University of Washington
Introduction to PET Physics

1. Introduction
2.1 Introduction
2.2 Positron emission and annihilation
2.3 Coincidence detection and electronic collimation
2.4 Photon interactions in human tissue and correction for gamma-ray attenuation
2.5 Types of coincidence events
3.1 Principles of operation
3.2 Sensitivity to true coincidence events
3.3 Sensitivity to scattered events
3.4 Sensitivity to random events
3.5 Effect of camera geometry
4.1 Introduction
4.2 Notation and mathematical theorems used
4.3 Analytic image formation in 2D PET
4.4 Filtered Back-Projection in 3D and 3D-RP
5.1 Introduction
5.2 Scintillators and scintillation detectors
5.3 Pulse processing
5.4 Coincidence processing
5.6 Block detectors
5.7 Camera configurations in PET
6.1 Introduction
6.2 Attenuation correction
6.3 Correction for random coincidences
6.4 Scatter correction
6.5 Detector normalisation

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List of Figures

 Figure 1 Positron emission and annihilation Figure 2 Coincidence detection in a PET camera Figure 3 Variation of point source response function (psrf) with position P in SPECT and in PET Figure 4 Coincidence detection in an attenuating object Figure 5 Types of coincidences in PET Figure 6 Axial cut-away view of a multi-ring PET camera (not to scale) operating in 2D mode, showing direct and cross-plane rebinning Figure 7 Axial cut-away view of a PET camera in 2D and 3D mode showing how the number of possible LORs can increase when the septa are removed Figure 8 Predicted sensitivity from the number of LORs used in 2D and 3D mode Figure 9 Effect of septa removal on sensitivity to scattered coincidences Figure 10 Effect of septa removal on sensitivity to single events Figure 11 3D co-ordinate system for a full-ring PET camera Figure 12 Projections generated from a single central point source (3 projections shown) Figure 13 Back-projections of a point source. With finite numbers of back-projection angles, "star" artefacts are seen Figure 14 The Ramp and Hanning filters Figure 15a Parallel projections in 2D. Note that he LORs become closer together towards the edge of the FOV. To correct for this, the data must be re-sampled (arc corrected) prior to reconstruction Figure 15b Parallel projections in 3D Figure 16 Axial cut-away diagram of a PET camera operating in 3D mode, showing the extent of the projection sets as a function of angle j Figure 17 Features of a typical energy distribution for electrons involved in interactions with 511 keV photons Figure 18 Features of a typical energy distribution measured by a scintillation detector system exposed to 511 keV photons Figure 19 Schematic diagram showing coincidence processing in a PET camera Figure 20 A block detector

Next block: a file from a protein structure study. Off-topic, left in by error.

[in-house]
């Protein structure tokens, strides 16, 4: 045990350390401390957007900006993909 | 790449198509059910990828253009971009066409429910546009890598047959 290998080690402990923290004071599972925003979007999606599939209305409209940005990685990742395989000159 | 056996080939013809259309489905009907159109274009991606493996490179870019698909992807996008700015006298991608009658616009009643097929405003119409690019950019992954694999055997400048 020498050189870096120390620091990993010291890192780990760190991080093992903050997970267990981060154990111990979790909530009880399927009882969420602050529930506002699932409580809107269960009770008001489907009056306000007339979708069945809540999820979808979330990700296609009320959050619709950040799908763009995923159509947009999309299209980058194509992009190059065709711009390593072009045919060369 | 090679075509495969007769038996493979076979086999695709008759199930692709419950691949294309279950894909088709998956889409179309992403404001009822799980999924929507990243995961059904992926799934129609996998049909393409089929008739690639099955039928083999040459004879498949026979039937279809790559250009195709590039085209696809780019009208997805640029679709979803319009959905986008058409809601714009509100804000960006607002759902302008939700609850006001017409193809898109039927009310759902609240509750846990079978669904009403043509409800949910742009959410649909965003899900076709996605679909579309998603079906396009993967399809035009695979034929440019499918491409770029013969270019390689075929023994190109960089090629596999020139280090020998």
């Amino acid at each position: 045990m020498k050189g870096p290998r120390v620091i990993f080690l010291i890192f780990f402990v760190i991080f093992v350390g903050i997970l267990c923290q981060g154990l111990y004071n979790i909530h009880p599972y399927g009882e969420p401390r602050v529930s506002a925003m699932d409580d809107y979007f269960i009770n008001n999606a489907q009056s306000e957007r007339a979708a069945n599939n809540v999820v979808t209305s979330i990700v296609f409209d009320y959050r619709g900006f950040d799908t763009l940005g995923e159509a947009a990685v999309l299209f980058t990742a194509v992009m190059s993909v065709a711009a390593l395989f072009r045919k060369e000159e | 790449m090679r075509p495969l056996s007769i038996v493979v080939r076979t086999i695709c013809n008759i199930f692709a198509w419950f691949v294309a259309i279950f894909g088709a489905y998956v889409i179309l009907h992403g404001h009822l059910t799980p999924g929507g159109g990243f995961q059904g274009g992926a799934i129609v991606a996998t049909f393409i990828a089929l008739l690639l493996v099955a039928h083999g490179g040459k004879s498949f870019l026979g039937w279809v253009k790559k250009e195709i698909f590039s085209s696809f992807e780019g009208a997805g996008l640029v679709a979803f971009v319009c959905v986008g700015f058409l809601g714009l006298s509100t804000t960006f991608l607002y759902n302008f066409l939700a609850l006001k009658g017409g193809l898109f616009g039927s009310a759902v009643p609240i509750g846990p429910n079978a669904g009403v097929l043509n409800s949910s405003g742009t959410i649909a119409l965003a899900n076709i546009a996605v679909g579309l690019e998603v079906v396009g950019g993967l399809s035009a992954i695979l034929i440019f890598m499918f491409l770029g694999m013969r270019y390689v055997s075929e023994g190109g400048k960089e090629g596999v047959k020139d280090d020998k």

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List of Tables

 Table 1 Examples of radiotracers and their applications Table 2 Properties of commonly used positron emitting radio-isotopes Table 3 Notation for spatial and Fourier quantities Table 4 Examples of scintillators and their properties

 Last revised by: Ramsey Badawi Revision date: 12 Jan 1999